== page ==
It was on my inaugural SCUBA diving venture in Newquay that I first realised what a plentiful resource Cornish spider crab is. We’d been directed by the boat skipper to drop down the anchor line and follow the reef canyon west to the dive spot. It’s a popular reef diving spot, known for its plentiful marine life. I’ve been diving for more than ten years and I know that the term ‘plentiful marine life’ is relative… we don’t have comparable populations of marine life here in contrast to places like the Red Sea and Caribbean, so I was a little sceptical.
The canyon was beautiful; the kelp in its full summer bloom towered above us on either side in stark contrast with the fresh white sand that lined our path. As we meandered along just above the seabed getting deeper and deeper, the topography of the canyon became ever more impressive rising up in rocky outcrops around us, the kelp gently swaying to and fro in the current like a never ending Mexican wave.
As we reached the main reef, an island at low tide and an underwater reef at high, we began to see the crabs. At first you could see a crab here and a crab there and we were excitedly pointing them out to each other. But before long there were far too many crabs for them to be a point of interest, and as we reached the base of the island we realised the entire seabed was alive with crustaceans. Mostly spider crabs, some as big as your hand, others had a shell-span of a foot or more! They were piled three or four high in places. I’d never, anywhere in the world, seen anything quite like this before.
As a SCUBA diver and lover of the sea, I’m an advocate for sustainable seafood. Our ocean is a vital ecosystem within which every organism plays an important part, so if we overfish a particular species it can have a detrimental effect on the overall ecosystem. The best way to enjoy seafood therefore, is to find out what is local, plentiful and in season and relish in the variety of flavours that this rule-of-thumb delivers. So I set about educating myself about Cornish spider crab, to find out if what I had witnessed was an anomaly or whether we really do have enviable populations of edible crab on our doorstep, right here in Newquay. Now, in honour of National Marine Week, I’d like to share my findings.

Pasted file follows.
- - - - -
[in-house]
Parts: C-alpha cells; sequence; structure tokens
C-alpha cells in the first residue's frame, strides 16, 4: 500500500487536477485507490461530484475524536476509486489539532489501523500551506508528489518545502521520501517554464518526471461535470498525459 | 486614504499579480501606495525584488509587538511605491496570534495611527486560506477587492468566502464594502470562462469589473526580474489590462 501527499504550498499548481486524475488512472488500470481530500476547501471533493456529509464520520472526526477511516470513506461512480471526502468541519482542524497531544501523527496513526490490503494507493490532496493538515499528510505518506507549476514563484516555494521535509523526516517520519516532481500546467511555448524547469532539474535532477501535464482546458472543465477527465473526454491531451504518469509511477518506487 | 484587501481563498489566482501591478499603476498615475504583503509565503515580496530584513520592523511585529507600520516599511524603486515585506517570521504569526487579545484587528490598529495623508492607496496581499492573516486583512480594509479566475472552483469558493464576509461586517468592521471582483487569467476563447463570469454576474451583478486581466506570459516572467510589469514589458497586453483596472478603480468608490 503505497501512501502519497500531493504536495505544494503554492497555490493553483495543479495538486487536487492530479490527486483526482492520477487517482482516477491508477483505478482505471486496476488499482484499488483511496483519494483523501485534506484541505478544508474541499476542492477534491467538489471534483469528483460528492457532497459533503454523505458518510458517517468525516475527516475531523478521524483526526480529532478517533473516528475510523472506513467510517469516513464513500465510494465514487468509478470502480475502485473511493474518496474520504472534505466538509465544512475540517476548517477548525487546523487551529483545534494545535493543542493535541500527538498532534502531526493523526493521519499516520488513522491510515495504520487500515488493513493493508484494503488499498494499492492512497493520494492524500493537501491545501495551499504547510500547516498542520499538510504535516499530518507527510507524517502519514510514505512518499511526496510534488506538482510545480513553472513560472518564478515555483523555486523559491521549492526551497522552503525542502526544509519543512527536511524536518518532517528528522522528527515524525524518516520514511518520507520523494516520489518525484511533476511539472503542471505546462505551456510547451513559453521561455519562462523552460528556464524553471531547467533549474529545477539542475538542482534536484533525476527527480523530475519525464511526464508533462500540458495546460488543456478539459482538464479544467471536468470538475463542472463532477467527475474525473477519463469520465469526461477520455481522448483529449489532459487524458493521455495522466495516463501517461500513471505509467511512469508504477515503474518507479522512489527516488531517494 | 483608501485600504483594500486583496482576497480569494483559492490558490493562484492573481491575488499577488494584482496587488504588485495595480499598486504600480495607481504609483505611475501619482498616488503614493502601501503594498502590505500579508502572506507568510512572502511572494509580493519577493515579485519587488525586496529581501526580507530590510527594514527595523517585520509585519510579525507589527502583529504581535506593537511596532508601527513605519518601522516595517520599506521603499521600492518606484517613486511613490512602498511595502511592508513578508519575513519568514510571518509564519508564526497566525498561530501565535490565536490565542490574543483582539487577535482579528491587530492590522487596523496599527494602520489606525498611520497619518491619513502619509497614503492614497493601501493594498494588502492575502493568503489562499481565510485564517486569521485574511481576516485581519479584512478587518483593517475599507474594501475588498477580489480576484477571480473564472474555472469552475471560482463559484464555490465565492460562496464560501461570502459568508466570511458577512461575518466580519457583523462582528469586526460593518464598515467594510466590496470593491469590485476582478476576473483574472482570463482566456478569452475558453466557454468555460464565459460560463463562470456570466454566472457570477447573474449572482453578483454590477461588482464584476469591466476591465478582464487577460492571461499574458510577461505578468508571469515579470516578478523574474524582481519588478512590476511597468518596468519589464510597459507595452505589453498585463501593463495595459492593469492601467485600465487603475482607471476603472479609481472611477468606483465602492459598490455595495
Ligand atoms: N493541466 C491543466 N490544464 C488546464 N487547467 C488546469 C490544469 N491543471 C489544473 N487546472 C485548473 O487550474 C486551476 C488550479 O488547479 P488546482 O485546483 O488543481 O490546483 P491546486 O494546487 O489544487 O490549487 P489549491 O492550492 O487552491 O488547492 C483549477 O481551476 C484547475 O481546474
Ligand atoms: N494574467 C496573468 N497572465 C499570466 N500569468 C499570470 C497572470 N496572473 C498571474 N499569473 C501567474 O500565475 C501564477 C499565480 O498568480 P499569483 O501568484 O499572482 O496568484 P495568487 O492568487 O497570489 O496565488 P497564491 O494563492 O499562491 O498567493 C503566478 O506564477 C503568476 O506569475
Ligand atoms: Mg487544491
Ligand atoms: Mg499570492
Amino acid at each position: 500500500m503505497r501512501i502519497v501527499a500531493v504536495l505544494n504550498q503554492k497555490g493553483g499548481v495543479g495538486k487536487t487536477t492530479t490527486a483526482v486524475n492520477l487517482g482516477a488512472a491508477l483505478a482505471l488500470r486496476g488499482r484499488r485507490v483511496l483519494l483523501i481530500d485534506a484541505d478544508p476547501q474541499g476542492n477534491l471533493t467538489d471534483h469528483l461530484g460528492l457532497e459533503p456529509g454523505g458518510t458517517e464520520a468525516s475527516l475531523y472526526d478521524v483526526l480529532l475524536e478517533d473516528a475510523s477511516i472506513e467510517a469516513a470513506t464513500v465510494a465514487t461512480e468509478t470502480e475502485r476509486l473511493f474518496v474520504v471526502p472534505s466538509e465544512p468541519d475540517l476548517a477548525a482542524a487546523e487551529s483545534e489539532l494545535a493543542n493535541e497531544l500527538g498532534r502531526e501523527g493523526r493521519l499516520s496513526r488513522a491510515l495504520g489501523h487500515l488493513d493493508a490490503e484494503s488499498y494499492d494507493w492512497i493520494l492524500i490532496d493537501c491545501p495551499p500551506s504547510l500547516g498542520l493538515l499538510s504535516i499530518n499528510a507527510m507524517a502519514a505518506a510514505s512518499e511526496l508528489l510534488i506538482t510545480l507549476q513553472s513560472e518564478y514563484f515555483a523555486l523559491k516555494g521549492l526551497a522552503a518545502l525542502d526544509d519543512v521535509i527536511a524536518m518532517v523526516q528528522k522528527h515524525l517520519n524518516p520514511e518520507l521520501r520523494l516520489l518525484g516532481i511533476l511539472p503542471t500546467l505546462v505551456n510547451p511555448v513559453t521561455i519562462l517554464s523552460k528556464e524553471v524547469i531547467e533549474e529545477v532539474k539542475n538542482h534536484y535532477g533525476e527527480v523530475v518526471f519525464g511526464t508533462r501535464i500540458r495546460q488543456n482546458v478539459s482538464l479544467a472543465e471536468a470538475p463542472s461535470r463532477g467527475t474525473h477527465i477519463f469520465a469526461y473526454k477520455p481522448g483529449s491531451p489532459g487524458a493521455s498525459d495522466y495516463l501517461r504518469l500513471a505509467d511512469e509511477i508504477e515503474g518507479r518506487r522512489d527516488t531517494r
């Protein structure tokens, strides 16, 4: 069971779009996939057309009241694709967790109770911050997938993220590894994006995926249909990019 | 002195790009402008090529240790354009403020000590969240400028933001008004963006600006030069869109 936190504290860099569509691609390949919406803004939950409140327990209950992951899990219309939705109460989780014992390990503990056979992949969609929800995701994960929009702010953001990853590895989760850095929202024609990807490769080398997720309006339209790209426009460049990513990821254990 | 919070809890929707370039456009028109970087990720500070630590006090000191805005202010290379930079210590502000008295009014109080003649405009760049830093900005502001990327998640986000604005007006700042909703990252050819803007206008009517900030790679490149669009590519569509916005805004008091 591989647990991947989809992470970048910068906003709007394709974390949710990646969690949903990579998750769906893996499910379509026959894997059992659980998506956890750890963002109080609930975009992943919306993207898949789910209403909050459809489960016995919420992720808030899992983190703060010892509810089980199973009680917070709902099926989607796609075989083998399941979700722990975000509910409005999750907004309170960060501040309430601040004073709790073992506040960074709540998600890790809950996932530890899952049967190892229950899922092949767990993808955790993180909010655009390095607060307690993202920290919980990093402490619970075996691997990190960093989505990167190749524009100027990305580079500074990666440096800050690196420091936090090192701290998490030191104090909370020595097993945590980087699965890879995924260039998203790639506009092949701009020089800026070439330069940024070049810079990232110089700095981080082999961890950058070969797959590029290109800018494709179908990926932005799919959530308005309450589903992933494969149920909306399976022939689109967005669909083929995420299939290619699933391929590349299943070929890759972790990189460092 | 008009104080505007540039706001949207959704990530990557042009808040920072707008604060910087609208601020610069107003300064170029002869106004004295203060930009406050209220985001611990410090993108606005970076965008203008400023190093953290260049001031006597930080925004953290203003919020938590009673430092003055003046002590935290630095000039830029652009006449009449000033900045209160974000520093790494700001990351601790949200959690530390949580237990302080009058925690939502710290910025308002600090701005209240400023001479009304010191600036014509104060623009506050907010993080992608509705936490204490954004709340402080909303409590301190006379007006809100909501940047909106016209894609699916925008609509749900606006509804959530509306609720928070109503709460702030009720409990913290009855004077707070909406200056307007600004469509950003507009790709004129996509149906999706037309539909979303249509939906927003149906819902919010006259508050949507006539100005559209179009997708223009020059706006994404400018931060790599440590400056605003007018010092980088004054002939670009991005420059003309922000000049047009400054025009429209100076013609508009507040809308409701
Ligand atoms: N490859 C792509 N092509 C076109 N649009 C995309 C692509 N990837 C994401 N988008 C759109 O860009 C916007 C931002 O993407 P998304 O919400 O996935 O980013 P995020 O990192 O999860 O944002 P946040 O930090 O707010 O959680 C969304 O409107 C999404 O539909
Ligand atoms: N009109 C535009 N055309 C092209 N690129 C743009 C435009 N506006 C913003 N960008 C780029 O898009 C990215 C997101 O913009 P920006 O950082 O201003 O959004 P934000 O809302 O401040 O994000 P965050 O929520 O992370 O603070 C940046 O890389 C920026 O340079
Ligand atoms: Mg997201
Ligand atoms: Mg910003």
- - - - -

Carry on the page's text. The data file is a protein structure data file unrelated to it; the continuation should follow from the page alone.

Spider crabs, like many crustaceans moult in order to grow but this process leaves them extremely vulnerable to predators. Because of this it turns out, they gather on mass for the shell shedding process. In Cornwall this takes place in the early summer around June and July. The crabs make their way into shallower, warmer waters and congregate in their thousands to shed their shells with safety in numbers. So what I had witnessed just off the headland in Newquay was far from an anomaly, but an annual spectacle that left me with one question; with so many spider crab along our shorelines in the summer months, why isn’t it a prized local delicacy?
In the context of gastronomy, it seems that there is a lot of misinformation about spider crab in the UK. Contrary to popular opinion, spider crab is edible; the claws and body are full of delicious moist white meat. However, it is more labour intensive to extract the meat than in its brown crab counterpart and this may be part of the reason that we don’t eat much of it in the UK. The other reason is demand from the international market; it’s estimated that 98% of the pot-caught spider crab in Cornwall is exported, mostly to Europe.
Armed with my learnings, I went on to speak to the Griffin Newquay’s owner, Steve Amor, to find out more about Cornish spider crab in respect of local cuisine. “I love local spider crab! It doesn’t have to be labour intensive to prepare, my favourite way to eat Cornish spider crab is in a seasoned bucket of crab claws. It’s like mussels but with more meat and more flavour!”, says Steve. “The trick is (he continues), to get the seasoning right, the sweeter meat is enhanced by subtle citrous notes.” When asked why we don’t often find spider crab on local restaurant menus Steve replied “It doesn’t sell as well as other seafood sadly. We always put it on the Griffin menu when it’s in season but people still tend to order the brown crab or lobster, neither of which are quite so plentiful in our local waters. Hopefully this years’ National Marine Week can help to raise awareness for our local marine resources and more people will decide to try spider crab for the first time.”
If this blog has got you thinking, and you’d like to try spider crab, pop into the Griffin Newquay or give us a call to pre-order your spider crab meal. We’ll be serving this special (on request) throughout August to celebrate sustainable seafood and the incredible bounty and diversity that we are so lucky to benefit from in Cornwall.
For more information or to book a table call 01637 874067.
The Griffin is a family run pub, hotel, B&B and has been under the same ownership since 1991.